This is the second post in a series on accessing Prosper's Marketplace Performance engine. Disclaimer: If you're not at least a bit geeky, this will bore you to tears. That's the danger of reading a blog run by an engineer. This post, specifically, covers non-financial topics like programming. You've been warned.
In the last post, I outlined how to get specific performance information from Prosper and documented some parameters that can be accessed. Now to suggest a use for this. Imagine that you want to trace the default history for loans from January, 2006, and see how they've aged over time. This can be done by modifying the origination start date, origination end date, and the observation date. We set the origination start (osr) to 01%2f01%2f06, or 01/01/2006, and the origination end (oer) to 01%2f31%2f06, or 01/31/06. To collect all the data, sweep the observation date from 02/01/06 (02%2f01%2f06) to 08/01/07 (08%2f01%2f07). Remember, the observation date says "pretend it's this date when looking at the data". From here, read the data into Excel, OpenOffice, or your favorite spreadsheet, and process away. Sounds difficult? It's not, and here's how to do it.
To collect all the various sets of data from Prosper, use a tool that'll automate downloading web pages, like cURL. It lets you specify the URL and the saved file. If you're running Linux (like we here at Prosperous Land do), it can be accomplished with a bash script looking something like this:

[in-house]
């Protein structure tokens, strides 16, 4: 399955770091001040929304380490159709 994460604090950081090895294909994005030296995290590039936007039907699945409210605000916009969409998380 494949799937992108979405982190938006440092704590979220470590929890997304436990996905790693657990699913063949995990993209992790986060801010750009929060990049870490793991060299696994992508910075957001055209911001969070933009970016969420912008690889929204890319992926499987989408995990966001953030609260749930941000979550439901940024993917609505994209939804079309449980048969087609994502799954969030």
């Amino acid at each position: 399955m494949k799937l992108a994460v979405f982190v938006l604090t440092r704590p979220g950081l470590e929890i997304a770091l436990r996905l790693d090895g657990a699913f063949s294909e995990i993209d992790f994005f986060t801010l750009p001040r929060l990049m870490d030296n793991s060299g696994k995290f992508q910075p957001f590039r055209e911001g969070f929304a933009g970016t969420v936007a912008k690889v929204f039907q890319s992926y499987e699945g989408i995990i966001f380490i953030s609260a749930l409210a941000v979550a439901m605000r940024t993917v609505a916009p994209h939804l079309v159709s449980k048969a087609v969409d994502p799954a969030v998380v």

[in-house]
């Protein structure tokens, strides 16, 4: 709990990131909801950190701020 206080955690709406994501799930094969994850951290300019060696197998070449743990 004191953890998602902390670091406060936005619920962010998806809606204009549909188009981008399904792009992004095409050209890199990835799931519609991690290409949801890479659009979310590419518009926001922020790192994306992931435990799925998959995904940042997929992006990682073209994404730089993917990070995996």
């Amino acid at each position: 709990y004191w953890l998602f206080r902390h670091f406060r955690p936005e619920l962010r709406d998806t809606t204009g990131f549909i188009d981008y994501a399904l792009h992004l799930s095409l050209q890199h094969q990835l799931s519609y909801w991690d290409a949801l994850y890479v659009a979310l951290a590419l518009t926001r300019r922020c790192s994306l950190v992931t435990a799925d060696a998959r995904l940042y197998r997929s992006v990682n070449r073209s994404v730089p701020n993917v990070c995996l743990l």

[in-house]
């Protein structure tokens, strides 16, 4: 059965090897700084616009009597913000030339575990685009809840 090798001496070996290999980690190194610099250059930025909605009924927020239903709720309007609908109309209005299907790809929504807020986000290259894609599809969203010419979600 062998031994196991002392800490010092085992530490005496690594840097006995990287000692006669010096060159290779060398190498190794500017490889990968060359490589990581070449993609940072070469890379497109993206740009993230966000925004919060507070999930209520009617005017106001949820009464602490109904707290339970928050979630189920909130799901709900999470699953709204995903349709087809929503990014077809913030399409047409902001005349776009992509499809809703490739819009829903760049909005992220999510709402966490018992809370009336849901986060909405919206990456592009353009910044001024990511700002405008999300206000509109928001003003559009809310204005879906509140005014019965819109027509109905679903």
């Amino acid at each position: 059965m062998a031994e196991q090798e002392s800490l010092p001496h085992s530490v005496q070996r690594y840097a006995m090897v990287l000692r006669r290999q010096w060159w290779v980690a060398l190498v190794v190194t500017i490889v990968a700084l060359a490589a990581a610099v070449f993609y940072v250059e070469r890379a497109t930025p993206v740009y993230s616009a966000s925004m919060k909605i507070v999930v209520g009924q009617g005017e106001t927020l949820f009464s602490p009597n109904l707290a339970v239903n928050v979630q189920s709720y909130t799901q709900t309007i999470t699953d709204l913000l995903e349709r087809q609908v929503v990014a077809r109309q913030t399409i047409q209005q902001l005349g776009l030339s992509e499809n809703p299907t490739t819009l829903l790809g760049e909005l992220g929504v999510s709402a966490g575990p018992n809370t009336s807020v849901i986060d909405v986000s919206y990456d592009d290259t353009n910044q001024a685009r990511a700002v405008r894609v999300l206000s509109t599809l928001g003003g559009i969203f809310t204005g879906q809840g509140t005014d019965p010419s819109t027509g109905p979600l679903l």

curl -o od_feb06.html http://www.prosper.com/lend/performance.aspx?osr=01%2f01%2f06&oer=01%2f31%2f06&od=02%2f01%2f06
curl -o od_mar06.html http://www.prosper.com/lend/performance.aspx?osr=01%2f01%2f06&oer=01%2f31%2f06&od=03%2f01%2f06
curl -o od_apr06.html http://www.prosper.com/lend/performance.aspx?osr=01%2f01%2f06&oer=01%2f31%2f06&od=04%2f01%2f06
And so on until you've collected all the necessary dates. If you're creative, a script could automate most of this. And, to convert the html files into comma separated values (.csv) files that can be imported into any spreadsheet, the a Python program will do the trick. It will extract the performance information from the html files. If we call the program table_extract.py, use it as 'table_extract.py mar06.html > mar06.csv'
From here, you can munge and process the data like a statistical fiend. Just remember to be kind to Prosper's server and not request searches too quickly.
The next installment will wander away from the programming realm and cover even more parameters that can be searched. Stay tuned!